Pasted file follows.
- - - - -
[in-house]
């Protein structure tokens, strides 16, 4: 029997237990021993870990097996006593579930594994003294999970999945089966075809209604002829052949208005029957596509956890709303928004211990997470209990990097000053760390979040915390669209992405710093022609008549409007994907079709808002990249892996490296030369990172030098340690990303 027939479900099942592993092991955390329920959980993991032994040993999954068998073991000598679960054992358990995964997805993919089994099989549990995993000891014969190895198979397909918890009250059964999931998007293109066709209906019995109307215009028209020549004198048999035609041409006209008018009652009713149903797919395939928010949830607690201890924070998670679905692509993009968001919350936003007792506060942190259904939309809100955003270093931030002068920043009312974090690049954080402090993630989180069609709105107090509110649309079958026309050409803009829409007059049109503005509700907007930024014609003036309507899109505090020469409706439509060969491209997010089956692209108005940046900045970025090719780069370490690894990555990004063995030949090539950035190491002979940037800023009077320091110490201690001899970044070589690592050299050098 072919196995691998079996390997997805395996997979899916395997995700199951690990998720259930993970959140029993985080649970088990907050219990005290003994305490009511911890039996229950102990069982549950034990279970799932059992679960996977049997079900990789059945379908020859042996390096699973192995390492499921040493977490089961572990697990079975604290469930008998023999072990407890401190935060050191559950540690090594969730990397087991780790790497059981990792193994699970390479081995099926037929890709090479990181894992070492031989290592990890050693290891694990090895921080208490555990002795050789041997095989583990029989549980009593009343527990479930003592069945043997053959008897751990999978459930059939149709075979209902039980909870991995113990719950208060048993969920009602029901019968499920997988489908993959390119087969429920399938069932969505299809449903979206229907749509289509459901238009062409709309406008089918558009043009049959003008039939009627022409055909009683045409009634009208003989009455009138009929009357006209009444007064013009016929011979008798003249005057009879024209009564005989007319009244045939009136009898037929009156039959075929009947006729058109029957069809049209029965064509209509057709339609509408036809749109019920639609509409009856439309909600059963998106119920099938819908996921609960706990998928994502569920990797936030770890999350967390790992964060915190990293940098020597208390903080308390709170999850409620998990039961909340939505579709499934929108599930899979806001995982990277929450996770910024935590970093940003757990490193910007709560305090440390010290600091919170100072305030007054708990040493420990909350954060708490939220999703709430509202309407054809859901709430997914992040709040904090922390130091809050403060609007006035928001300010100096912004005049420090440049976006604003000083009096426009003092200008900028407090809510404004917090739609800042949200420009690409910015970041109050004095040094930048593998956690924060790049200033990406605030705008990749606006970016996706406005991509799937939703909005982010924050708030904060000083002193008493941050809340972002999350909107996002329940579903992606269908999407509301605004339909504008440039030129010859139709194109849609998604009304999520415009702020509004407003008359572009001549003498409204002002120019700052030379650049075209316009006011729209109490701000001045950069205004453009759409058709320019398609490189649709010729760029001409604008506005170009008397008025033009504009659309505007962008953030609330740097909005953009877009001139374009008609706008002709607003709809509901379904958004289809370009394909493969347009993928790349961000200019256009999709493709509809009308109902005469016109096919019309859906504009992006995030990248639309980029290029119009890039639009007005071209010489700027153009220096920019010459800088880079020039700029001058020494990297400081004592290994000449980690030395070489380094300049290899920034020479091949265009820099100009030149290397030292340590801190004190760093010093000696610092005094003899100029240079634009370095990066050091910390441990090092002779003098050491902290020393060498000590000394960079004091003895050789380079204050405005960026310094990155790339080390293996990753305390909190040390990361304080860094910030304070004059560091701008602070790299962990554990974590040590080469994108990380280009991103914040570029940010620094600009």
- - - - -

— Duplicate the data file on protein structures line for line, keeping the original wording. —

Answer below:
[in-house]
């Protein structure tokens, strides 16, 4: 029997237990021993870990097996006593579930594994003294999970999945089966075809209604002829052949208005029957596509956890709303928004211990997470209990990097000053760390979040915390669209992405710093022609008549409007994907079709808002990249892996490296030369990172030098340690990303 027939479900099942592993092991955390329920959980993991032994040993999954068998073991000598679960054992358990995964997805993919089994099989549990995993000891014969190895198979397909918890009250059964999931998007293109066709209906019995109307215009028209020549004198048999035609041409006209008018009652009713149903797919395939928010949830607690201890924070998670679905692509993009968001919350936003007792506060942190259904939309809100955003270093931030002068920043009312974090690049954080402090993630989180069609709105107090509110649309079958026309050409803009829409007059049109503005509700907007930024014609003036309507899109505090020469409706439509060969491209997010089956692209108005940046900045970025090719780069370490690894990555990004063995030949090539950035190491002979940037800023009077320091110490201690001899970044070589690592050299050098 072919196995691998079996390997997805395996997979899916395997995700199951690990998720259930993970959140029993985080649970088990907050219990005290003994305490009511911890039996229950102990069982549950034990279970799932059992679960996977049997079900990789059945379908020859042996390096699973192995390492499921040493977490089961572990697990079975604290469930008998023999072990407890401190935060050191559950540690090594969730990397087991780790790497059981990792193994699970390479081995099926037929890709090479990181894992070492031989290592990890050693290891694990090895921080208490555990002795050789041997095989583990029989549980009593009343527990479930003592069945043997053959008897751990999978459930059939149709075979209902039980909870991995113990719950208060048993969920009602029901019968499920997988489908993959390119087969429920399938069932969505299809449903979206229907749509289509459901238009062409709309406008089918558009043009049959003008039939009627022409055909009683045409009634009208003989009455009138009929009357006209009444007064013009016929011979008798003249005057009879024209009564005989007319009244045939009136009898037929009156039959075929009947006729058109029957069809049209029965064509209509057709339609509408036809749109019920639609509409009856439309909600059963998106119920099938819908996921609960706990998928994502569920990797936030770890999350967390790992964060915190990293940098020597208390903080308390709170999850409620998990039961909340939505579709499934929108599930899979806001995982990277929450996770910024935590970093940003757990490193910007709560305090440390010290600091919170100072305030007054708990040493420990909350954060708490939220999703709430509202309407054809859901709430997914992040709040904090922390130091809050403060609007006035928001300010100096912004005049420090440049976006604003000083009096426009003092200008900028407090809510404004917090739609800042949200420009690409910015970041109050004095040094930048593998956690924060790049200033990406605030705008990749606006970016996706406005991509799937939703909005982010924050708030904060000083002193008493941050809340972002999350909107996002329940579903992606269908999407509301605004339909504008440039030129010859139709194109849609998604009304999520415009702020509004407003008359572009001549003498409204002002120019700052030379650049075209316009006011729209109490701000001045950069205004453009759409058709320019398609490189649709010729760029001409604008506005170009008397008025033009504009659309505007962008953030609330740097909005953009877009001139374009008609706008002709607003709809509901379904958004289809370009394909493969347009993928790349961000200019256009999709493709509809009308109902005469016109096919019309859906504009992006995030990248639309980029290029119009890039639009007005071209010489700027153009220096920019010459800088880079020039700029001058020494990297400081004592290994000449980690030395070489380094300049290899920034020479091949265009820099100009030149290397030292340590801190004190760093010093000696610092005094003899100029240079634009370095990066050091910390441990090092002779003098050491902290020393060498000590000394960079004091003895050789380079204050405005960026310094990155790339080390293996990753305390909190040390990361304080860094910030304070004059560091701008602070790299962990554990974590040590080469994108990380280009991103914040570029940010620094600009």